Minn. gay couple in '71 marriage case still united

Published on NewsOK Modified: December 10, 2012 at 3:43 am •  Published: December 10, 2012
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According to an unpublished book about their case by Ken Bronson, a Chicago-based amateur historian who extensively interviewed Baker and McConnell, the two met at a Halloween party in Norman, Okla., in 1966. McConnell, at this first meeting, expressed his belief that gay people should not be treated like second-class citizens. Not long after, Baker —a U.S. Air Force veteran with an undergraduate degree in engineering — was fired from a job at Tinker Air Force base for being gay.

Soon the couple relocated to Minneapolis and the University of Minnesota, McConnell to take a job at its library and Baker to study law. He joined a campus group called FREE (Fight Repression of Erotic Expression), an early gay-rights group.

"The fear then wasn't that you'd be discriminated against, that was a given," said Jean Tretter, a member of FREE who went on to decades of gay activism in Minnesota. "You were a lot more afraid that someone might come after you with a shotgun."

Baker and McConnell — educated, clean-cut and handsome — contrasted with the typically scruffy counterculture activists of the era. But the Hennepin County attorney blocked their bid for a marriage license, a decision upheld by a district judge and affirmed by the state Supreme Court with reasoning that echoes in today's arguments against gay marriage: "The institution of marriage as a union of man and woman, uniquely involving the procreation and rearing of children within a family, is as old as the Book of Genesis."

Asked via email why they pursued the case, Baker wrote, "The love of my life insisted on it."

It was a stormy time for the couple. Soon after McConnell relocated to Minnesota, the University of Minnesota's Board of Regents yanked his job offer because he was openly gay; the U.S. Supreme Court rejected his separate lawsuit to get it back. In April 1971, amid both legal dramas, Baker was elected and then a year later re-elected as president of the university's student government.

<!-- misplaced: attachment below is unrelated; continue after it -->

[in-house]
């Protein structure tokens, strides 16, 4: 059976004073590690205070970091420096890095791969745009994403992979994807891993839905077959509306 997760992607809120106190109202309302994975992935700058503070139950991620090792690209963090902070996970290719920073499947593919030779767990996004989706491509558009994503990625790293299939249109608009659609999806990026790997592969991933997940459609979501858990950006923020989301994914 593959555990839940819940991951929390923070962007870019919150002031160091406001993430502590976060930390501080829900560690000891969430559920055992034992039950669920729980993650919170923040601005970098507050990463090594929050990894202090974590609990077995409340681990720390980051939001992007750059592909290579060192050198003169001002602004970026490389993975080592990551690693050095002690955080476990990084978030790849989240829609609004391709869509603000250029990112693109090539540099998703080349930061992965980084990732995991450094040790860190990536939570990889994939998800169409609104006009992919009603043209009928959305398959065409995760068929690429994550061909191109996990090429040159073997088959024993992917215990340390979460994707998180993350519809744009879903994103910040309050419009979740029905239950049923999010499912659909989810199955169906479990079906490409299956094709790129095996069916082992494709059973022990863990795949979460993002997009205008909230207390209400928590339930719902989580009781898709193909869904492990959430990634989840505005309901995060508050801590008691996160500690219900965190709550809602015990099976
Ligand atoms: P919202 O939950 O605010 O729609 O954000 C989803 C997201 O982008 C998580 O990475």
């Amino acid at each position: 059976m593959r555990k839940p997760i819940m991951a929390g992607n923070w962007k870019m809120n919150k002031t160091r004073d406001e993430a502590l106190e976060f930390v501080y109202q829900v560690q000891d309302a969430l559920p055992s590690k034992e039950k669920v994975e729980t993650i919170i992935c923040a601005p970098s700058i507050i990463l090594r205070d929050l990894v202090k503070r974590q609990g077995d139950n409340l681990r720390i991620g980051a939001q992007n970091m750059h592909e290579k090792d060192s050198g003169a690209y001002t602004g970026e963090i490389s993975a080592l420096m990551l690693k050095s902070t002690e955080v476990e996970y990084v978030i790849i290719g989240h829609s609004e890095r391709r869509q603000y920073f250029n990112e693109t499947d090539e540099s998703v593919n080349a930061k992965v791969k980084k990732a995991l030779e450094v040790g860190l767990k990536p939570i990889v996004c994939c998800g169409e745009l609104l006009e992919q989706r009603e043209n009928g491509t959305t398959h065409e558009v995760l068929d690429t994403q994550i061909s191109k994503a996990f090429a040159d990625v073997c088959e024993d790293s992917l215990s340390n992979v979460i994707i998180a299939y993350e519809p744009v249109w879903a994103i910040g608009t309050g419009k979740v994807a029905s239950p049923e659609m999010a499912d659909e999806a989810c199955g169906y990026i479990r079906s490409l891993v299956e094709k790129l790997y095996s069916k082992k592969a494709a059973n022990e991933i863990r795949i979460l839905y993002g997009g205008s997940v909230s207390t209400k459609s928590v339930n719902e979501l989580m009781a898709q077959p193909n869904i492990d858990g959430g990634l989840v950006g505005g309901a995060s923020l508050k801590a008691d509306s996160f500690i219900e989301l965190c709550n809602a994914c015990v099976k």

Two decades after the U.S. Supreme Court dismissed Baker v. Nelson, the Hawaii Supreme Court in 1993 ruled that homosexuals had a constitutional right to marry. It started the ball rolling on a movement that has seen many victories and setbacks since.

"Jack was the politician — outgoing and effective, manipulating the material world," said Roger Lynn, a retired Methodist pastor who performed a marriage ceremony for the men in 1971, and who remains in touch with them occasionally. "Michael was the librarian, detail-oriented, more introverted. They were a good match, and they're still making it work."

In a strange twist to their story, Baker wrote via email that he and McConnell would be personally unaffected if Minnesota legalizes gay marriage. In 1971, about 18 months after Hennepin County rejected their application, the couple traveled to southern Minnesota's Blue Earth County, where they obtained a marriage license on which Baker was listed with an altered, gender-neutral name.

That license was later challenged in court but was never explicitly invalidated by a judge. While Baker recently predicted on his blog that gay marriage would be legalized in Minnesota soon, he emailed that he and McConnell don't see a need to make it official in Hennepin County.

"We are legally married," Baker wrote.



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